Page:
Record n° 36
220 x 278 mm
soft cover, 114 pages, signed
Record is the personal magazine which Daido Moriyama first self-published in 1972-1973, intended as monthlies, until the rebirth of the project in 2006. Over the years, Record has become the artist's personal diary and notebook. Or, as he likes to put it, his 'lifeline' that runs underneath the numerous projects that punctuate his existence.
In early November I had some business to do in the town of Zushi. I have a house there and usually visit Zushi two or three times a year. The more I drive along the coast and down the roads in town each time, the more images of a young Takuma Nakahira inevitably flash across the back of my mind. And that's just natural, considering that some fifty years ago in the summer we were close friends who eagerly discussed their photographic dreams while walking together morning, noon and evening.
One morning in the late summer of 1965, Nakahira called me and asked to meet up at the café at Nagisa Hotel on the Zushi coast, our usual hangout. On that particular day we ended up walking with our cameras along the coast in Shonan until dusk. It was just a week away from a deadline I had to keep for the photo magazine Photo Art that I was working for at the time. Considering that deadline, the timing for shooting was perfect, as was the route around Hayama Marina and Morita Beach, and up to Chojagasaki. There was strong wind and big waves at the seaside at the end of summer, and Nakahira climbed down to the shore to take pictures of the waves one after another. Meanwhile, I walked around shooting this and that as usual, which occasionally also included Nakahira himself. Our conversation during that time was all about photo stuff. Nakahira talked mainly about Walker Evans and Richard Avedon, and I about Weegee and Bruce Davidson. We never ran out of topics. While taking our belated lunch in the light of the setting sun at a restaurant on the cape of Chojagasaki, at one point I turned to Nakahira and asked him, "Takuma-san, can you think of a good title for the pictures that I took today and that I'm going to use for my Photo Art job?" After a while of silence, Nakahira replied quite matter-of-factly, "It's the end of summer, so how about something like 'FIN'?" I liked the idea and said I'd go with that, just "FIN." And "FIN" it was, the title under which the photo magazine eventually published two of my shots showing Nakahira's silhouette.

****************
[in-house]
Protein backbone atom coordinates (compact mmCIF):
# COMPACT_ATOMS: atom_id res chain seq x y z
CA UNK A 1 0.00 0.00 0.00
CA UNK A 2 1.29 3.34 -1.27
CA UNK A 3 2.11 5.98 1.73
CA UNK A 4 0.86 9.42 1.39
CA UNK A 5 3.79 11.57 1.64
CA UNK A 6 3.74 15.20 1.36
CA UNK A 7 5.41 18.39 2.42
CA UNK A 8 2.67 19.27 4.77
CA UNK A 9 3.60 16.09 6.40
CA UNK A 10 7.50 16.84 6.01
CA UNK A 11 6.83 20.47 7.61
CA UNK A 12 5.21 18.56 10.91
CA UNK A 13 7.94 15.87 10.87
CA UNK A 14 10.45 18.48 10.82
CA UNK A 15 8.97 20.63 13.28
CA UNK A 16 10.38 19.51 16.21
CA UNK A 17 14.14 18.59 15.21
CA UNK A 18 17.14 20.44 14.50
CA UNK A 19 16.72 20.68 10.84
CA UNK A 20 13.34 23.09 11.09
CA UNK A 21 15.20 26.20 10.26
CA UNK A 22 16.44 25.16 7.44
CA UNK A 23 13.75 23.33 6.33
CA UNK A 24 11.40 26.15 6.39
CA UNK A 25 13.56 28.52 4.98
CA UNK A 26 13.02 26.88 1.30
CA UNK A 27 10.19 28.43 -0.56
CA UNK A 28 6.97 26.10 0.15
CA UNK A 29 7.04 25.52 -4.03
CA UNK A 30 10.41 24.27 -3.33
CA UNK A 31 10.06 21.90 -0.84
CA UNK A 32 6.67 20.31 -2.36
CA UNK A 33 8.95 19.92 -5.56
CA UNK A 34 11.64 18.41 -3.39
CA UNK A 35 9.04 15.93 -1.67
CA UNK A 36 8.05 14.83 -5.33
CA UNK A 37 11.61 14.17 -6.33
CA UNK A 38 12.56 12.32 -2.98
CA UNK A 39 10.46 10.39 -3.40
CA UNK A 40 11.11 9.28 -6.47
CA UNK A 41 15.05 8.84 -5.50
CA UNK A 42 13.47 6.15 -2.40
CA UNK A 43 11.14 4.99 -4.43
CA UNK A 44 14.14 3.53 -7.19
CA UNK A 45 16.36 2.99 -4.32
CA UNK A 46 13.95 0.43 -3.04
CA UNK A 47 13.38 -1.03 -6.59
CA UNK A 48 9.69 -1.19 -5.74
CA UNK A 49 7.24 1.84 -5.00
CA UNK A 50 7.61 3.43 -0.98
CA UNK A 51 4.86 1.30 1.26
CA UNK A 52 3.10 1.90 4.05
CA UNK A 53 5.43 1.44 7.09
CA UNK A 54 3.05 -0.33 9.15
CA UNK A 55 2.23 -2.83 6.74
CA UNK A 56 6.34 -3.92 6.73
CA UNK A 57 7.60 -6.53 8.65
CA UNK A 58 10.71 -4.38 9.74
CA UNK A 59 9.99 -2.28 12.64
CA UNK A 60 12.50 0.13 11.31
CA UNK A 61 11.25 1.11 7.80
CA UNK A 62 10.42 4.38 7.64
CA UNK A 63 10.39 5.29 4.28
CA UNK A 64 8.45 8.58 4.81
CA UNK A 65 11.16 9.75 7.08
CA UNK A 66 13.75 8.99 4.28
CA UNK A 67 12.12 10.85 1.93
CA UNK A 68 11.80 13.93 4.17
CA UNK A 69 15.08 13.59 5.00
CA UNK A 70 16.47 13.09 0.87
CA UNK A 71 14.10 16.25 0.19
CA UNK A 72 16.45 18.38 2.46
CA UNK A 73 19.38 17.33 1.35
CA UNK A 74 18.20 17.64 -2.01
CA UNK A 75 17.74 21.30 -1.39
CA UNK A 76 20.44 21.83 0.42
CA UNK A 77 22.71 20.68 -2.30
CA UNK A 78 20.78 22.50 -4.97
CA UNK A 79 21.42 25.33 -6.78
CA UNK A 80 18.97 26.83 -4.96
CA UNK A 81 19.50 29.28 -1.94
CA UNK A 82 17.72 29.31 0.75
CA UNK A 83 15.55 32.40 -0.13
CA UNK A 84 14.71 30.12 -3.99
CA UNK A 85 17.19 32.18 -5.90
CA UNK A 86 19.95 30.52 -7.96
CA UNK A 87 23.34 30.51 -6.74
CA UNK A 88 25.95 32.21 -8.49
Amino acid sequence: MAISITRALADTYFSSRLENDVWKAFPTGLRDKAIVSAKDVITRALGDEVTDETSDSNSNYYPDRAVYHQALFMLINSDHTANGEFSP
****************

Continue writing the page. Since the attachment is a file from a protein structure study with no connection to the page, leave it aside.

This is what happened in the summer, a long, long time ago...
Daido Moriyama, the afterword of Record n°36